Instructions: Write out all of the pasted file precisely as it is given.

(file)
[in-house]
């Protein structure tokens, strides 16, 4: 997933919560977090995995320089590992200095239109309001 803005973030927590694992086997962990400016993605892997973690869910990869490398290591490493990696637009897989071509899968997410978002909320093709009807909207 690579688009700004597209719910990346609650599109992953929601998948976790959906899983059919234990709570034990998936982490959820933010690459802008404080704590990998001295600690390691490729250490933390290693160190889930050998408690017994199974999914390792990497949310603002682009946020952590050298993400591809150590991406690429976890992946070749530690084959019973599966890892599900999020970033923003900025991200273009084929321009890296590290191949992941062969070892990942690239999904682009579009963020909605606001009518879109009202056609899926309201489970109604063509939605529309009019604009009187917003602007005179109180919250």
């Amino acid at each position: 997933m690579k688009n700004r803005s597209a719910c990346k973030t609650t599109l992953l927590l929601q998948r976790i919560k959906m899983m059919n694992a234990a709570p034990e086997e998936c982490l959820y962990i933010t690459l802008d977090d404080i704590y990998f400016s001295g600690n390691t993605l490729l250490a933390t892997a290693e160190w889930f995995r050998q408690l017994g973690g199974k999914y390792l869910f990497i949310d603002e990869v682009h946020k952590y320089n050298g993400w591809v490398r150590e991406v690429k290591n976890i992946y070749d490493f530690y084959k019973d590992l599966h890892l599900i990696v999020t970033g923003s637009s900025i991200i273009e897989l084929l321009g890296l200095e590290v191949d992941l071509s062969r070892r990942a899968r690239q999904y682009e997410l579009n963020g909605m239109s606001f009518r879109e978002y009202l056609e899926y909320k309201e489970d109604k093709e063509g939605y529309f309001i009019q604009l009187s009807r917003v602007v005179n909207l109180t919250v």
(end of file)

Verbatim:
[in-house]
């Protein structure tokens, strides 16, 4: 997933919560977090995995320089590992200095239109309001 803005973030927590694992086997962990400016993605892997973690869910990869490398290591490493990696637009897989071509899968997410978002909320093709009807909207 690579688009700004597209719910990346609650599109992953929601998948976790959906899983059919234990709570034990998936982490959820933010690459802008404080704590990998001295600690390691490729250490933390290693160190889930050998408690017994199974999914390792990497949310603002682009946020952590050298993400591809150590991406690429976890992946070749530690084959019973599966890892599900999020970033923003900025991200273009084929321009890296590290191949992941062969070892990942690239999904682009579009963020909605606001009518879109009202056609899926309201489970109604063509939605529309009019604009009187917003602007005179109180919250």
């Amino acid at each position: 997933m690579k688009n700004r803005s597209a719910c990346k973030t609650t599109l992953l927590l929601q998948r976790i919560k959906m899983m059919n694992a234990a709570p034990e086997e998936c982490l959820y962990i933010t690459l802008d977090d404080i704590y990998f400016s001295g600690n390691t993605l490729l250490a933390t892997a290693e160190w889930f995995r050998q408690l017994g973690g199974k999914y390792l869910f990497i949310d603002e990869v682009h946020k952590y320089n050298g993400w591809v490398r150590e991406v690429k290591n976890i992946y070749d490493f530690y084959k019973d590992l599966h890892l599900i990696v999020t970033g923003s637009s900025i991200i273009e897989l084929l321009g890296l200095e590290v191949d992941l071509s062969r070892r990942a899968r690239q999904y682009e997410l579009n963020g909605m239109s606001f009518r879109e978002y009202l056609e899926y909320k309201e489970d109604k093709e063509g939605y529309f309001i009019q604009l009187s009807r917003v602007v005179n909207l109180t919250v």